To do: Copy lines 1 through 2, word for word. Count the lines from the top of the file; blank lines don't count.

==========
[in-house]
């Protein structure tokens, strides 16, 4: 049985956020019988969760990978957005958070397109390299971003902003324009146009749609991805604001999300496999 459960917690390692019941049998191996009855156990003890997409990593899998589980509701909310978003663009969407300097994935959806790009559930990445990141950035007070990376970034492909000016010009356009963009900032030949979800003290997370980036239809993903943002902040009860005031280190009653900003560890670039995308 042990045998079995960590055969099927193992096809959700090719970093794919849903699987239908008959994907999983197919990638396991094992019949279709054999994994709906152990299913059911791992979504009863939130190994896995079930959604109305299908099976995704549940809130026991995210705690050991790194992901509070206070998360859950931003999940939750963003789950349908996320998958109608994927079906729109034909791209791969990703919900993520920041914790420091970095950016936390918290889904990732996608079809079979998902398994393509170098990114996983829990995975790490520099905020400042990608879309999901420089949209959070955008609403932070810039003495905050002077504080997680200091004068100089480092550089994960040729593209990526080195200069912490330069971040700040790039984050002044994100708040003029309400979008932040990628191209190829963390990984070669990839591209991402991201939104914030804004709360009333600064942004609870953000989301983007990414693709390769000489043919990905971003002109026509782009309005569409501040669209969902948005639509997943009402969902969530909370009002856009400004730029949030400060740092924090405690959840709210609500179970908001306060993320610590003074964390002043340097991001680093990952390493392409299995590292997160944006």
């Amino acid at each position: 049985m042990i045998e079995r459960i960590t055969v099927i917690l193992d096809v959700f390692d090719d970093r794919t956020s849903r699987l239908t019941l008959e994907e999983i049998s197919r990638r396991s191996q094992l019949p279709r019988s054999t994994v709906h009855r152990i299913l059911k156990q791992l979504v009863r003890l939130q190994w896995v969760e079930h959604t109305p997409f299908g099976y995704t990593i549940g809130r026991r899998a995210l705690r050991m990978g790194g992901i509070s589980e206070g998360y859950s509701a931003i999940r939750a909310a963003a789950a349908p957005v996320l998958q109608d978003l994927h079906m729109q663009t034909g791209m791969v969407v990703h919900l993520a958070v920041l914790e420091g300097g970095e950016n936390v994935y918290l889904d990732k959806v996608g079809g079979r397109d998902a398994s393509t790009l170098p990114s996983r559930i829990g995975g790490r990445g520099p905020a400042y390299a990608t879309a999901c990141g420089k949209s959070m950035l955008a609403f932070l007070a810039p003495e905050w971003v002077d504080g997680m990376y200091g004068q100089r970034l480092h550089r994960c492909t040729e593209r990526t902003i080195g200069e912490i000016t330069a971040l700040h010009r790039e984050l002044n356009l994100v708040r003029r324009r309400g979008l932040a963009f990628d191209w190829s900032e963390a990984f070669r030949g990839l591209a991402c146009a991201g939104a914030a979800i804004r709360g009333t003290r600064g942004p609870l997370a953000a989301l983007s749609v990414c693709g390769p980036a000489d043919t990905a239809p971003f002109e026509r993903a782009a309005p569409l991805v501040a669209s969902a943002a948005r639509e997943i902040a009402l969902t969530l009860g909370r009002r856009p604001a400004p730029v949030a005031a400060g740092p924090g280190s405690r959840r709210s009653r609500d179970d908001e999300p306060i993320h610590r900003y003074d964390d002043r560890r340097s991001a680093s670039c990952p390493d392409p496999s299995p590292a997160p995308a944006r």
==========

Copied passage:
[in-house]
């Protein structure tokens, strides 16, 4: 049985956020019988969760990978957005958070397109390299971003902003324009146009749609991805604001999300496999 459960917690390692019941049998191996009855156990003890997409990593899998589980509701909310978003663009969407300097994935959806790009559930990445990141950035007070990376970034492909000016010009356009963009900032030949979800003290997370980036239809993903943002902040009860005031280190009653900003560890670039995308 042990045998079995960590055969099927193992096809959700090719970093794919849903699987239908008959994907999983197919990638396991094992019949279709054999994994709906152990299913059911791992979504009863939130190994896995079930959604109305299908099976995704549940809130026991995210705690050991790194992901509070206070998360859950931003999940939750963003789950349908996320998958109608994927079906729109034909791209791969990703919900993520920041914790420091970095950016936390918290889904990732996608079809079979998902398994393509170098990114996983829990995975790490520099905020400042990608879309999901420089949209959070955008609403932070810039003495905050002077504080997680200091004068100089480092550089994960040729593209990526080195200069912490330069971040700040790039984050002044994100708040003029309400979008932040990628191209190829963390990984070669990839591209991402991201939104914030804004709360009333600064942004609870953000989301983007990414693709390769000489043919990905971003002109026509782009309005569409501040669209969902948005639509997943009402969902969530909370009002856009400004730029949030400060740092924090405690959840709210609500179970908001306060993320610590003074964390002043340097991001680093990952390493392409299995590292997160944006």